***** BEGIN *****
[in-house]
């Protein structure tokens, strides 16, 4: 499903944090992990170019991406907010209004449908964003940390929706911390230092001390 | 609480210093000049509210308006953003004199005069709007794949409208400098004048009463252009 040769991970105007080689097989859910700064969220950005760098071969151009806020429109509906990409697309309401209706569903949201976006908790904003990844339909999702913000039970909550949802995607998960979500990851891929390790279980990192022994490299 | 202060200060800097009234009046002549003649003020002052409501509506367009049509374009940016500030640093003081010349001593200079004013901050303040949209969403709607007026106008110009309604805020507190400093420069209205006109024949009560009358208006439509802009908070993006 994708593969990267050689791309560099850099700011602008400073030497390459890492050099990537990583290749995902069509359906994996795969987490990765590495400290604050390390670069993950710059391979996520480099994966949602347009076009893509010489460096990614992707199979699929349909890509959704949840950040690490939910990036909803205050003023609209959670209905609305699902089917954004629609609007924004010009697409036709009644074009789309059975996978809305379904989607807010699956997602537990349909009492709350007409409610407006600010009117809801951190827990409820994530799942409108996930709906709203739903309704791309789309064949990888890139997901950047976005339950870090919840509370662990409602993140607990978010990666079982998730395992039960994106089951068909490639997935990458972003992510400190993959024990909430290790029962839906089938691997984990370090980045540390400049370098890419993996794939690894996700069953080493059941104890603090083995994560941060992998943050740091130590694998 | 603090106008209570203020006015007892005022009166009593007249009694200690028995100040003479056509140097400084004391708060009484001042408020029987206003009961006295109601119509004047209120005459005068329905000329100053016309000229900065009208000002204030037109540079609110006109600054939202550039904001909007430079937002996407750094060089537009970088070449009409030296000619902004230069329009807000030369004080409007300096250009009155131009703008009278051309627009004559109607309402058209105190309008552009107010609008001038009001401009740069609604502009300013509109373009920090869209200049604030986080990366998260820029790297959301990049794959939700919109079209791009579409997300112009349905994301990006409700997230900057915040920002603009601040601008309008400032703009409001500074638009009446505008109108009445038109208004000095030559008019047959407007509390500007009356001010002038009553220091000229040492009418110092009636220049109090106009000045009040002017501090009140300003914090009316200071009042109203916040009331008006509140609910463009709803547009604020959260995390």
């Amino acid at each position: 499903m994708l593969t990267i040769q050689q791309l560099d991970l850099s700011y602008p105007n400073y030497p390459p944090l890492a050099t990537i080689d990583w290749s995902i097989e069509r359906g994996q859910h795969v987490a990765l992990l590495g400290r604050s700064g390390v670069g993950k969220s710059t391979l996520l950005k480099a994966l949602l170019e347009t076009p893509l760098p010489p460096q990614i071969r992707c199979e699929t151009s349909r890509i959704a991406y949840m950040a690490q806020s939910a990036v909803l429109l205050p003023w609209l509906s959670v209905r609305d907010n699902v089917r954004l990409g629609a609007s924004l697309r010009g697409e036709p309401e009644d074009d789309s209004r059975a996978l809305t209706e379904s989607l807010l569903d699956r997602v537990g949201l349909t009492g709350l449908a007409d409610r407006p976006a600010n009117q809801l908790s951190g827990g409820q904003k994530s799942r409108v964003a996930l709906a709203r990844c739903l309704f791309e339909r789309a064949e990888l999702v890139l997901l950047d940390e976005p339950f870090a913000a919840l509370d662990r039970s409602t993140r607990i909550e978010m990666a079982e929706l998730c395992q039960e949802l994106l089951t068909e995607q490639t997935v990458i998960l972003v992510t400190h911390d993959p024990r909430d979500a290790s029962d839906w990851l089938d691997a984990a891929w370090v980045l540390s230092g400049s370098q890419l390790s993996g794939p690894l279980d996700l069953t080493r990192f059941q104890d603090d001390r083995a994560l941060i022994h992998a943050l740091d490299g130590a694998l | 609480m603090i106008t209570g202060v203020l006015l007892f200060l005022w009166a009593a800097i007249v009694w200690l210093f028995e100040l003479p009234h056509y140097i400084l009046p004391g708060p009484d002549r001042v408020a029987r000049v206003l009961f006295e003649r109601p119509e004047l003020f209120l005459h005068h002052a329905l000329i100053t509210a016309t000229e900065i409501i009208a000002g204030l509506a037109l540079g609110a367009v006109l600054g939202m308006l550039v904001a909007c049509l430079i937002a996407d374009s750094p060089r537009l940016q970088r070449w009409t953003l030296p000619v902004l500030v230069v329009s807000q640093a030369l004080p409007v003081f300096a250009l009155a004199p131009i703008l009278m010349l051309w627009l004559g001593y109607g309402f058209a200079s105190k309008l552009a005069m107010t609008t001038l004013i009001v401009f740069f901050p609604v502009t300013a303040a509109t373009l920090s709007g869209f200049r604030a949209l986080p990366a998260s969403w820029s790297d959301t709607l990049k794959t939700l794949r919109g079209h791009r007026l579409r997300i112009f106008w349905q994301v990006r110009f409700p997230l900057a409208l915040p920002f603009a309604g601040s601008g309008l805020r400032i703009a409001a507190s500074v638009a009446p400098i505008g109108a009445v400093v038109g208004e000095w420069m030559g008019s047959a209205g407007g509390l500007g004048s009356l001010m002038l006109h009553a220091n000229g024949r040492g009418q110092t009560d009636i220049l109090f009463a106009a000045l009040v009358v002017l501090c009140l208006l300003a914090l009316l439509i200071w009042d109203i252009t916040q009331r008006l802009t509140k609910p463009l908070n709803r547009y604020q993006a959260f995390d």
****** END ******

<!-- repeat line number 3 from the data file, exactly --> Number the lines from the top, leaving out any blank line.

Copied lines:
């Amino acid at each position: 499903m994708l593969t990267i040769q050689q791309l560099d991970l850099s700011y602008p105007n400073y030497p390459p944090l890492a050099t990537i080689d990583w290749s995902i097989e069509r359906g994996q859910h795969v987490a990765l992990l590495g400290r604050s700064g390390v670069g993950k969220s710059t391979l996520l950005k480099a994966l949602l170019e347009t076009p893509l760098p010489p460096q990614i071969r992707c199979e699929t151009s349909r890509i959704a991406y949840m950040a690490q806020s939910a990036v909803l429109l205050p003023w609209l509906s959670v209905r609305d907010n699902v089917r954004l990409g629609a609007s924004l697309r010009g697409e036709p309401e009644d074009d789309s209004r059975a996978l809305t209706e379904s989607l807010l569903d699956r997602v537990g949201l349909t009492g709350l449908a007409d409610r407006p976006a600010n009117q809801l908790s951190g827990g409820q904003k994530s799942r409108v964003a996930l709906a709203r990844c739903l309704f791309e339909r789309a064949e990888l999702v890139l997901l950047d940390e976005p339950f870090a913000a919840l509370d662990r039970s409602t993140r607990i909550e978010m990666a079982e929706l998730c395992q039960e949802l994106l089951t068909e995607q490639t997935v990458i998960l972003v992510t400190h911390d993959p024990r909430d979500a290790s029962d839906w990851l089938d691997a984990a891929w370090v980045l540390s230092g400049s370098q890419l390790s993996g794939p690894l279980d996700l069953t080493r990192f059941q104890d603090d001390r083995a994560l941060i022994h992998a943050l740091d490299g130590a694998l | 609480m603090i106008t209570g202060v203020l006015l007892f200060l005022w009166a009593a800097i007249v009694w200690l210093f028995e100040l003479p009234h056509y140097i400084l009046p004391g708060p009484d002549r001042v408020a029987r000049v206003l009961f006295e003649r109601p119509e004047l003020f209120l005459h005068h002052a329905l000329i100053t509210a016309t000229e900065i409501i009208a000002g204030l509506a037109l540079g609110a367009v006109l600054g939202m308006l550039v904001a909007c049509l430079i937002a996407d374009s750094p060089r537009l940016q970088r070449w009409t953003l030296p000619v902004l500030v230069v329009s807000q640093a030369l004080p409007v003081f300096a250009l009155a004199p131009i703008l009278m010349l051309w627009l004559g001593y109607g309402f058209a200079s105190k309008l552009a005069m107010t609008t001038l004013i009001v401009f740069f901050p609604v502009t300013a303040a509109t373009l920090s709007g869209f200049r604030a949209l986080p990366a998260s969403w820029s790297d959301t709607l990049k794959t939700l794949r919109g079209h791009r007026l579409r997300i112009f106008w349905q994301v990006r110009f409700p997230l900057a409208l915040p920002f603009a309604g601040s601008g309008l805020r400032i703009a409001a507190s500074v638009a009446p400098i505008g109108a009445v400093v038109g208004e000095w420069m030559g008019s047959a209205g407007g509390l500007g004048s009356l001010m002038l006109h009553a220091n000229g024949r040492g009418q110092t009560d009636i220049l109090f009463a106009a000045l009040v009358v002017l501090c009140l208006l300003a914090l009316l439509i200071w009042d109203i252009t916040q009331r008006l802009t509140k609910p463009l908070n709803r547009y604020q993006a959260f995390d």